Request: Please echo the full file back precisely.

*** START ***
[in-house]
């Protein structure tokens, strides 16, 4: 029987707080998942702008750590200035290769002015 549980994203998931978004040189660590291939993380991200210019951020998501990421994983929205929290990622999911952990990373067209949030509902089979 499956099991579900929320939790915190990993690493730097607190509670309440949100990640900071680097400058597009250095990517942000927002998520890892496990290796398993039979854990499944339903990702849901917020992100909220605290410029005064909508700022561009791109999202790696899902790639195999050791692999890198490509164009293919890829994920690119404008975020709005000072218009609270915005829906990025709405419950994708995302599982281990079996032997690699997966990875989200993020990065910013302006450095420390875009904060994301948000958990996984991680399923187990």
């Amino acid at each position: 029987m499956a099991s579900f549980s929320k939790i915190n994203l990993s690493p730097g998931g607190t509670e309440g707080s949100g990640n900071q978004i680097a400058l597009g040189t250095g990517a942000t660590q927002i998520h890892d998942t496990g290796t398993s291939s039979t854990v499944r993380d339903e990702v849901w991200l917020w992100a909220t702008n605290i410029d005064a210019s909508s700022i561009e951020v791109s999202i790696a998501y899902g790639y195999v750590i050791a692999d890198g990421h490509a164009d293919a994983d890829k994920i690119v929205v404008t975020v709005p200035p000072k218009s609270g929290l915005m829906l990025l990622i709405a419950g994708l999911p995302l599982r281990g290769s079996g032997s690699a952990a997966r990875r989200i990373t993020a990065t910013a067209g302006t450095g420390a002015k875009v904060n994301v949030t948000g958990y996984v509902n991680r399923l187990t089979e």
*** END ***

[in-house]
């Protein structure tokens, strides 16, 4: 029987707080998942702008750590200035290769002015 549980994203998931978004040189660590291939993380991200210019951020998501990421994983929205929290990622999911952990990373067209949030509902089979 499956099991579900929320939790915190990993690493730097607190509670309440949100990640900071680097400058597009250095990517942000927002998520890892496990290796398993039979854990499944339903990702849901917020992100909220605290410029005064909508700022561009791109999202790696899902790639195999050791692999890198490509164009293919890829994920690119404008975020709005000072218009609270915005829906990025709405419950994708995302599982281990079996032997690699997966990875989200993020990065910013302006450095420390875009904060994301948000958990996984991680399923187990």
């Amino acid at each position: 029987m499956a099991s579900f549980s929320k939790i915190n994203l990993s690493p730097g998931g607190t509670e309440g707080s949100g990640n900071q978004i680097a400058l597009g040189t250095g990517a942000t660590q927002i998520h890892d998942t496990g290796t398993s291939s039979t854990v499944r993380d339903e990702v849901w991200l917020w992100a909220t702008n605290i410029d005064a210019s909508s700022i561009e951020v791109s999202i790696a998501y899902g790639y195999v750590i050791a692999d890198g990421h490509a164009d293919a994983d890829k994920i690119v929205v404008t975020v709005p200035p000072k218009s609270g929290l915005m829906l990025l990622i709405a419950g994708l999911p995302l599982r281990g290769s079996g032997s690699a952990a997966r990875r989200i990373t993020a990065t910013a067209g302006t450095g420390a002015k875009v904060n994301v949030t948000g958990y996984v509902n991680r399923l187990t089979e």